NAD+ is a redox cofactor essential to the proper functioning of a variety of important metabolic pathways, including key steps in mitochondrial energy metabolism. In addition, it serves as a signaling substrate for enzymes such as sirtuins and the poly-ADP ribosyl-polymerase family of enzymes. Sirtuins, which are NAD+-dependent protein deacylases, harness changes in cellular NAD+ concentrations to produce changes in protein acylation status, thereby affecting downstream functions including energy metabolism, stress resistance, and cell survival. Thus, the availability of NAD+ in cells, or in specific organelles such as the mitochondrion, regulates downstream signaling and key biological processes. This concept has driven a need for researchers to easily and precisely measure NAD+ concentrations in biological samples. We herein describe several protocols for the measurement of NAD+ and NADH concentrations in tissues, cells, or subcellular compartments such as mitochondria. These protocols include a cycling assay that can quickly measure NAD+ or NADH levels using a plate reader equipped with fluorescence measurement capabilities. This plate assay relies only upon commercially available materials in addition to the biological samples of interest. In addition, we describe a protocol employing stable isotope-labeled NAD+ as an internal standard to determine biological NAD+ content by isotope-dilution methods. This method requires mass spectrometry to ratio endogenous NAD+ with exogenous isotope-labeled NAD+ to obtain quantification using HPLC and mass spectrometry.
    Keywords:  18O-NAD+; Diaphorase; HPLC; Isotopes; LC-MS; Lactate; Lactate dehydrogenase (LDH); Mitochondria isolation; NAD+; NAD+/NADH cycling assay; Resazurin; Resorufin
  5. Mass Spectrom Rev. 2021 Jun 06.
      Advancements in liquid chromatography and mass spectrometry over the last decades have led to a significant development in mass spectrometry-based proteome quantification approaches. An increasingly attractive strategy is multiplex isotope labeling, which significantly improves the accuracy, precision and throughput of quantitative proteomics in the data-dependent acquisition mode. Isotope labeling-based approaches can be classified into MS1-based and MS2-based quantification. In this review, we give an overview of approaches based on chemical isotope labeling and discuss their principles, benefits, and limitations with the goal to give insights into fundamental questions and provide a useful reference for choosing a method for quantitative proteomics. As a perspective, we discuss the current possibilities and limitations of multiplex, isotope labeling approaches for the data-independent acquisition mode, which is increasing in popularity.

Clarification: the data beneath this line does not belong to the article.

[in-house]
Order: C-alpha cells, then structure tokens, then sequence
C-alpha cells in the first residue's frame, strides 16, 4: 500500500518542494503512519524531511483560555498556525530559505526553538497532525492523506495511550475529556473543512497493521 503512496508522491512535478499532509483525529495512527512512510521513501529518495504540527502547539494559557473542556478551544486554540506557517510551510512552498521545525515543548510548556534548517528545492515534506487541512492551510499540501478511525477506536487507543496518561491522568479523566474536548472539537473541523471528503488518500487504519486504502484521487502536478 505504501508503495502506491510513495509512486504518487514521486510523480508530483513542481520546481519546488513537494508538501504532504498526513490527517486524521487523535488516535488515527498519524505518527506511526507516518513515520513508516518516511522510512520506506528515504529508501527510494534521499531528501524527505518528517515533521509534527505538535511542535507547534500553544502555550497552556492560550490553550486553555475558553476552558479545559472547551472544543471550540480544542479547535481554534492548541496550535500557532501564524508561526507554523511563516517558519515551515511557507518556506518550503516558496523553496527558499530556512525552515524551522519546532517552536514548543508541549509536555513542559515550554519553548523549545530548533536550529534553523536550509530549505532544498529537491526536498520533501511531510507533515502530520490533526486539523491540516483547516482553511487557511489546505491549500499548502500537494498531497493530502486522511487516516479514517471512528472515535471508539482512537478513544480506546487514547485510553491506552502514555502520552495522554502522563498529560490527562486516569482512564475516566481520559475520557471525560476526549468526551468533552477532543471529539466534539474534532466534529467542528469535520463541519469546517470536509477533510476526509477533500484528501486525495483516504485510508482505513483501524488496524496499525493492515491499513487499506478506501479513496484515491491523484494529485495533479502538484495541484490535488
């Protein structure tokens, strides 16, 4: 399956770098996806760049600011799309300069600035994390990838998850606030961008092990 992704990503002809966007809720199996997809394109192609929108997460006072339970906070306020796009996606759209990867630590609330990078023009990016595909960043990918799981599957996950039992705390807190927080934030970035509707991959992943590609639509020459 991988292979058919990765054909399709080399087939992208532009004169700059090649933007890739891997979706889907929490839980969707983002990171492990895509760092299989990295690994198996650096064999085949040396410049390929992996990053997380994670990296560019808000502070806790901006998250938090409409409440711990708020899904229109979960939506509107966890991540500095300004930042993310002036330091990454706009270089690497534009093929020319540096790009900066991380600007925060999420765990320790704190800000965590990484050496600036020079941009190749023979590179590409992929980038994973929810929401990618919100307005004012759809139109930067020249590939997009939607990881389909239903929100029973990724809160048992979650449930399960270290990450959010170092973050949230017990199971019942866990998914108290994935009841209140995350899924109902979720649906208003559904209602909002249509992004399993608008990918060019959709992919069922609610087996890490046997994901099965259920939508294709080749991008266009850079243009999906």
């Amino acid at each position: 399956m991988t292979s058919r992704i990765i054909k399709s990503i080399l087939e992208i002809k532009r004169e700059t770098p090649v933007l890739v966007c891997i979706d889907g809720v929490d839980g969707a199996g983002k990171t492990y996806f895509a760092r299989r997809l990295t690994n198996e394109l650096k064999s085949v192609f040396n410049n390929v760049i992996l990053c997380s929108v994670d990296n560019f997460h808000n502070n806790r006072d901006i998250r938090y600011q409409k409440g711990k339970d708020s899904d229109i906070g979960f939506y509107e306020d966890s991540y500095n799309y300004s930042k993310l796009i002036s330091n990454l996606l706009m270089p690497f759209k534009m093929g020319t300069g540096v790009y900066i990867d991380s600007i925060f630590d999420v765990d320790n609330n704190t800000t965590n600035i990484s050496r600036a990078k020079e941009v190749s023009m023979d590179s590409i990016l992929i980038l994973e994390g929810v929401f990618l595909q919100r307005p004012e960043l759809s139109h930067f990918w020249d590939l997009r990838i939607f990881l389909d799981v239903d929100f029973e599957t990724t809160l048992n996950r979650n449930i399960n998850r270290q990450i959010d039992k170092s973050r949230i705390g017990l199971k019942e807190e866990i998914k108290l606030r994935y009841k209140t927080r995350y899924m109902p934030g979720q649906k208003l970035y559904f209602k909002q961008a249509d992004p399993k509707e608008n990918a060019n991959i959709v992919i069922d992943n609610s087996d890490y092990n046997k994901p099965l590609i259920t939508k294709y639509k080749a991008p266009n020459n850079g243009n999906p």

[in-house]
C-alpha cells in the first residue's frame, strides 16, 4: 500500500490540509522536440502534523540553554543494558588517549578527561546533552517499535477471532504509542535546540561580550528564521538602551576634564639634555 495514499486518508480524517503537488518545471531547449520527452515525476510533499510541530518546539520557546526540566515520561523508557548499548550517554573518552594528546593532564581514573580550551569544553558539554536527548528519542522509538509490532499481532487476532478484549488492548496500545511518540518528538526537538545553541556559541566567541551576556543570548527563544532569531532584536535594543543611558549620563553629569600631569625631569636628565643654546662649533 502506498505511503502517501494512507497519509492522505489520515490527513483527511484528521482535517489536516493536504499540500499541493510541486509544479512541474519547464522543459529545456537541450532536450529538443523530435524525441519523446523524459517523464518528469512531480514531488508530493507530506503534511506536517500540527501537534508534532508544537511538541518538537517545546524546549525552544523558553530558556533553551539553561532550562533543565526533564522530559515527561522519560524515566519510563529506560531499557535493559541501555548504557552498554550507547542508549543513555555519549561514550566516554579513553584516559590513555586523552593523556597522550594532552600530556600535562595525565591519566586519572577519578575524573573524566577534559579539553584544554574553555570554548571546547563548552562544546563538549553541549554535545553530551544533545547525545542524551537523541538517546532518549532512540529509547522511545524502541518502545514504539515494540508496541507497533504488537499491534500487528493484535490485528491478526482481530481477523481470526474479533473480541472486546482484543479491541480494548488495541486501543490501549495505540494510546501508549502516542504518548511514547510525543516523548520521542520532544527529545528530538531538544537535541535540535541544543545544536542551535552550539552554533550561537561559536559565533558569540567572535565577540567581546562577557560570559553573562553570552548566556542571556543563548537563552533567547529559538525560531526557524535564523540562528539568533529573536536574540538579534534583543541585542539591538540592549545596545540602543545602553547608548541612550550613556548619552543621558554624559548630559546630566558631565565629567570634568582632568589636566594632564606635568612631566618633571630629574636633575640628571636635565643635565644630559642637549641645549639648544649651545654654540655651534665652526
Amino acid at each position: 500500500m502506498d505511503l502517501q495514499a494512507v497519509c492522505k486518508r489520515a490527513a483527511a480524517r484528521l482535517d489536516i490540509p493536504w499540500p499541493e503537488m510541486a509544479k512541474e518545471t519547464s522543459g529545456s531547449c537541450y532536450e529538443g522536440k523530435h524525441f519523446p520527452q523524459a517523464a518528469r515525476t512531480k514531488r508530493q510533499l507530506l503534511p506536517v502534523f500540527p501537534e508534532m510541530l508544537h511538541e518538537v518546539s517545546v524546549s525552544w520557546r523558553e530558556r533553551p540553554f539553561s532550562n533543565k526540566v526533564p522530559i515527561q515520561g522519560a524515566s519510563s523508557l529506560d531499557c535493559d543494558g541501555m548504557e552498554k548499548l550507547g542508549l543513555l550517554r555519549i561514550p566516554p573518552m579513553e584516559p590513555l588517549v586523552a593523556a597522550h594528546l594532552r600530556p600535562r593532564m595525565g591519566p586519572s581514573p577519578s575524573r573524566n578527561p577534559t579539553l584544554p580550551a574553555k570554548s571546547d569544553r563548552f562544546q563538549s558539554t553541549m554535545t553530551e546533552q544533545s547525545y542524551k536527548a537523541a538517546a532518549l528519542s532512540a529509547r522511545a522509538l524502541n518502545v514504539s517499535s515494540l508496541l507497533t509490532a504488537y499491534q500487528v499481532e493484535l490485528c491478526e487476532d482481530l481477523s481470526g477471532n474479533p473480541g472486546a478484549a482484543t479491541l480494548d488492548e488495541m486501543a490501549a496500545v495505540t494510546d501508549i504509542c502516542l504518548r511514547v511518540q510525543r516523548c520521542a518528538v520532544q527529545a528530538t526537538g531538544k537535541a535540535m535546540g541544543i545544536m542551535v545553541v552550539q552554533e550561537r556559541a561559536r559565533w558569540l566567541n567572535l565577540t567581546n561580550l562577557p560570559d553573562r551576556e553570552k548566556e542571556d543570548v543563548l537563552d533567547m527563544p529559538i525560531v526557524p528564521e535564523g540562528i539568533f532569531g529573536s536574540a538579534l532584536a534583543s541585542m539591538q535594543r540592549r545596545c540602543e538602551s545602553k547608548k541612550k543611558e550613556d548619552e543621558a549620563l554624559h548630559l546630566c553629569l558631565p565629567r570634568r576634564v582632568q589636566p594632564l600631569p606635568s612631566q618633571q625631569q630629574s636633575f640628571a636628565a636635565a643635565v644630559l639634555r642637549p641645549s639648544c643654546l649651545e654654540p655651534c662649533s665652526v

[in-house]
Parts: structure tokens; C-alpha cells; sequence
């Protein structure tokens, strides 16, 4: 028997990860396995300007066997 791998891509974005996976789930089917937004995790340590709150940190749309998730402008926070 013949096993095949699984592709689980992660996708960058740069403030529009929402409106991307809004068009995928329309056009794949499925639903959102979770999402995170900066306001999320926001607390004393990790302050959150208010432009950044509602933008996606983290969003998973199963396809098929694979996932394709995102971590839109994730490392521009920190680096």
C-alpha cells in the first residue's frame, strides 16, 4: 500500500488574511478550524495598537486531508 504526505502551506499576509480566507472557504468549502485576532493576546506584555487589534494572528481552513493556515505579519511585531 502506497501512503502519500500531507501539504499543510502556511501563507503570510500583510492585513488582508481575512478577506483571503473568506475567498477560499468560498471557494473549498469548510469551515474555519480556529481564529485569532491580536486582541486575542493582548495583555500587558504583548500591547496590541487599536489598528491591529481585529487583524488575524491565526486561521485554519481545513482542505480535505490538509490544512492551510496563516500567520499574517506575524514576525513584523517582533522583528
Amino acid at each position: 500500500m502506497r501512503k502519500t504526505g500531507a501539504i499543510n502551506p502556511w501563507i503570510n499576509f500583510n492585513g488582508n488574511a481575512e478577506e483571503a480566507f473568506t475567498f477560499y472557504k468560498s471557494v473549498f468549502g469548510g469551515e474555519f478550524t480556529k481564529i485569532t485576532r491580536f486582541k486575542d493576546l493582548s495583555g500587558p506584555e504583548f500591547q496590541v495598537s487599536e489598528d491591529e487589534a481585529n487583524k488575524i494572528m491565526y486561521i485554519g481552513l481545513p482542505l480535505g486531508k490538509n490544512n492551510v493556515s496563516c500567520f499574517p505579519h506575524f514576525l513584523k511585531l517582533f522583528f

Keywords:  fragment ion; isobaric labeling; quantitative proteomics; stable isotope labeling; tandem mass spectrometry
  6. Cancer Metab. 2021 Jun 11. 9(1): 26
      BACKGROUND: Metabolic reprogramming is a common phenomenon in tumorigenesis and tumor progression. Amino acids are important mediators in cancer metabolism, and their kinetics in tumor tissue are far from being understood completely. Mass spectrometry imaging is capable to spatiotemporally trace important endogenous metabolites in biological tissue specimens. In this research, we studied L-[ring-13C6]-labeled phenylalanine and tyrosine kinetics in a human non-small cell lung carcinoma (NSCLC) xenografted mouse model using matrix-assisted laser desorption/ionization Fourier-transform ion cyclotron resonance mass spectrometry imaging (MALDI-FTICR-MSI).METHODS: We investigated the L-[ring-13C6]-Phenylalanine (13C6-Phe) and L-[ring-13C6]-Tyrosine (13C6-Tyr) kinetics at 10 min (n = 4), 30 min (n = 3), and 60 min (n = 4) after tracer injection and sham-treated group (n = 3) at 10 min in mouse-xenograft lung tumor tissues by MALDI-FTICR-MSI.
    RESULTS: The dynamic changes in the spatial distributions of 19 out of 20 standard amino acids are observed in the tumor tissue. The highest abundance of 13C6-Phe was detected in tumor tissue at 10 min after tracer injection and decreased progressively over time. The overall enrichment of 13C6-Tyr showed a delayed temporal trend compared to 13C6-Phe in tumor caused by the Phe-to-Tyr conversion process. Specifically, 13C6-Phe and 13C6-Tyr showed higher abundances in viable tumor regions compared to non-viable regions.